The American Rule was a relatively minor anomaly in our legal system until the mid-20th century. But since then, as lawyers’ ethics changed and they became much more active in seeking cases, the American Rule has proved an engine of litigation. For every malpractice case filed in 1960, for instance, 300 are filed today. In practice, the American Rule has become an open invitation, frequently accepted, to legal extortion: “Pay us $25,000 to go away or spend $250,000 to defend yourself successfully in court. Your choice.” …
…policing the marketplace has long been considered a quintessential function of government. The reason for this is that when policing has been in private hands, self-interest and the public interest inevitably conflicted. The private armies of the Middle Ages all too often turned into bands of brigands or rebels. The naval privateers who flourished in the 16th to 18th centuries were also private citizens pursuing private gain while performing a public service by raiding an enemy’s commerce during wartime. In the War of 1812, for instance, American privateers pushed British insurance rates up to 30 percent of the value of ship and cargo. But when a war ended, privateers had a bad habit of turning into pirates or, after the War of 1812, into slavers.
Predictably, the American Rule has spread exactly nowhere since its inception at the same time as the decimal coinage system. There is not another country in the common-law world that uses it. … Few things would help the American economy more than ending the American Rule.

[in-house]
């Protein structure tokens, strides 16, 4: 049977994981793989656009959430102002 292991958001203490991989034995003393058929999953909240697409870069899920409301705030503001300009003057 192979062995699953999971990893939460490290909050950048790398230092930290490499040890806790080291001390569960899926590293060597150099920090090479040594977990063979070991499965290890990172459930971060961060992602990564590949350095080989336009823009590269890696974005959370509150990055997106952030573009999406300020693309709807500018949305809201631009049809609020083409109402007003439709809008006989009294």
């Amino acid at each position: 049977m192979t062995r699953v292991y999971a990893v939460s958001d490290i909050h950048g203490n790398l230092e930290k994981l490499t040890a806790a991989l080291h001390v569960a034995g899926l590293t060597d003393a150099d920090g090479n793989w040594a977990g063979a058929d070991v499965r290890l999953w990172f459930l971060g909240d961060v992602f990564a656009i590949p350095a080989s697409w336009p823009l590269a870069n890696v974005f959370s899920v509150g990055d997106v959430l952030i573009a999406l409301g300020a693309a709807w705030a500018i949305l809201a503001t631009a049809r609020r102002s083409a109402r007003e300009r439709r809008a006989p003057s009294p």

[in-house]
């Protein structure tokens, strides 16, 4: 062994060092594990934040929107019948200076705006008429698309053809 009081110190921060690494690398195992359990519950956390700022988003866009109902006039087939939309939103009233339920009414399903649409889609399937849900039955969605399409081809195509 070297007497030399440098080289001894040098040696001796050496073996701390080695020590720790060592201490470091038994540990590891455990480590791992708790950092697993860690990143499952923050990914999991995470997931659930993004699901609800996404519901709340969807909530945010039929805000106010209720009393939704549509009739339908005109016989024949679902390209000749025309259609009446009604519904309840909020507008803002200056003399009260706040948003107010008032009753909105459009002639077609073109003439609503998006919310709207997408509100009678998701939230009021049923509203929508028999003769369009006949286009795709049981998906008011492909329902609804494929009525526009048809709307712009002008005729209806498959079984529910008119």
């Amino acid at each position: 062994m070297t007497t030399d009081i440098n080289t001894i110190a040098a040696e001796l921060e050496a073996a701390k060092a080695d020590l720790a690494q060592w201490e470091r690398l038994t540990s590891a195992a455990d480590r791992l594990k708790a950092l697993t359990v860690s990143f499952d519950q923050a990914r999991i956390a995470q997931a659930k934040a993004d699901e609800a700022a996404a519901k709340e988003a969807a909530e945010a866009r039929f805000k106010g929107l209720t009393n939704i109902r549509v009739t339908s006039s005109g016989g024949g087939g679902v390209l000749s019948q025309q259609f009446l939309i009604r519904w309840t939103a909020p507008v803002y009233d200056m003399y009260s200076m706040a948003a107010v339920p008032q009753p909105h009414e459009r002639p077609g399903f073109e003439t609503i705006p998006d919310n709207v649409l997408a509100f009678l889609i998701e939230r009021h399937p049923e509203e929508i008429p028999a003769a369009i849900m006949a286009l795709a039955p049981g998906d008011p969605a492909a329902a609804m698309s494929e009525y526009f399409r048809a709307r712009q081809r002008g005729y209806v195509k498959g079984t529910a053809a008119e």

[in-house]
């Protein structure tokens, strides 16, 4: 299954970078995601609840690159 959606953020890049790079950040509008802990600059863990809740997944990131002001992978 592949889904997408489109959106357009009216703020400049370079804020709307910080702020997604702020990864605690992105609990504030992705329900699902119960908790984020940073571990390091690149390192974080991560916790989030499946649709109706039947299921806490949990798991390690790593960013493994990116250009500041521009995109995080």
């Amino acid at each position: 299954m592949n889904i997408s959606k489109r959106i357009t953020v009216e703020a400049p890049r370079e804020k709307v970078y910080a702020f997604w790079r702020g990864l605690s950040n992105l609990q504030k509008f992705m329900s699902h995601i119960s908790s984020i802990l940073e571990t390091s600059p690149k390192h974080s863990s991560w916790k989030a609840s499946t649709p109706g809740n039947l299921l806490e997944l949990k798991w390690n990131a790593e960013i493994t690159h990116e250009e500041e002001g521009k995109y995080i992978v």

“After achieving a university entry rank of 99.95, winning fifth place in the state for chemistry and a place at the University of Sydney studying medicine, the former Abbotsleigh student Sarah Hui Xin Wong believed she could have done better in the [Higher School Certificate].” A New South Wales administrative tribunal has now turned down her complaint that she suffered disability discrimination by not being allowed further accommodations on the test, specifically a computer and extra time. But Australia does have loser-pays: “Ms. Wong has been ordered to pay some of the Board of Studies’ costs, including a proportion of the fees of the leading Sydney barrister Chris Ronalds, SC.” [Sydney Morning Herald]
In other Australia schools litigation news, a “former student who is suing Geelong Grammar School says she decided to seek damages after she failed to qualify for her preferred university course. Rose Ashton-Weir, 18, alleges Geelong Grammar gave her inadequate academic support, particularly in maths.” [Melbourne Age] More in update at The Age (“was perpetually disorganised and failed to attend classes, a tribunal has heard.”)
Now posted: a recent Federalist Society podcast of a discussion that includes me, Texas attorney E. Lee Parsley, Texas lawprof Ronen Avraham, Judge Dennis Jacobs as moderator and Dean Reuter of the Federalist Society introducing. Running time is an hour and you can listen directly here. More from me on the new Texas law here.